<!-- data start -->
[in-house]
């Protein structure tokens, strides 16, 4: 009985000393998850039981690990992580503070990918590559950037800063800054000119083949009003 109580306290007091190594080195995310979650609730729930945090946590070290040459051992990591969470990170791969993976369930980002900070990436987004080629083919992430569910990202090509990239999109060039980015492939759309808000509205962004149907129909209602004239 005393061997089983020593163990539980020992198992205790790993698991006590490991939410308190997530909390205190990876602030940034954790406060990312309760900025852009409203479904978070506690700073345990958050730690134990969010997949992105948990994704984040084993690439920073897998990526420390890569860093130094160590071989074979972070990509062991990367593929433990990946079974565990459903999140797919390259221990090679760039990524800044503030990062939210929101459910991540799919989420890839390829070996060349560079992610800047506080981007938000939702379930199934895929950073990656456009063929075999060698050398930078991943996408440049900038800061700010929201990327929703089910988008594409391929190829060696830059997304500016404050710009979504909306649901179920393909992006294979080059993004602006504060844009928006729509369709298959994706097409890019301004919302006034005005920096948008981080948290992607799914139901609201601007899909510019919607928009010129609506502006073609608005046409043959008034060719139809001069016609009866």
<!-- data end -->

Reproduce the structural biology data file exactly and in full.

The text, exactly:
[in-house]
């Protein structure tokens, strides 16, 4: 009985000393998850039981690990992580503070990918590559950037800063800054000119083949009003 109580306290007091190594080195995310979650609730729930945090946590070290040459051992990591969470990170791969993976369930980002900070990436987004080629083919992430569910990202090509990239999109060039980015492939759309808000509205962004149907129909209602004239 005393061997089983020593163990539980020992198992205790790993698991006590490991939410308190997530909390205190990876602030940034954790406060990312309760900025852009409203479904978070506690700073345990958050730690134990969010997949992105948990994704984040084993690439920073897998990526420390890569860093130094160590071989074979972070990509062991990367593929433990990946079974565990459903999140797919390259221990090679760039990524800044503030990062939210929101459910991540799919989420890839390829070996060349560079992610800047506080981007938000939702379930199934895929950073990656456009063929075999060698050398930078991943996408440049900038800061700010929201990327929703089910988008594409391929190829060696830059997304500016404050710009979504909306649901179920393909992006294979080059993004602006504060844009928006729509369709298959994706097409890019301004919302006034005005920096948008981080948290992607799914139901609201601007899909510019919607928009010129609506502006073609608005046409043959008034060719139809001069016609009866």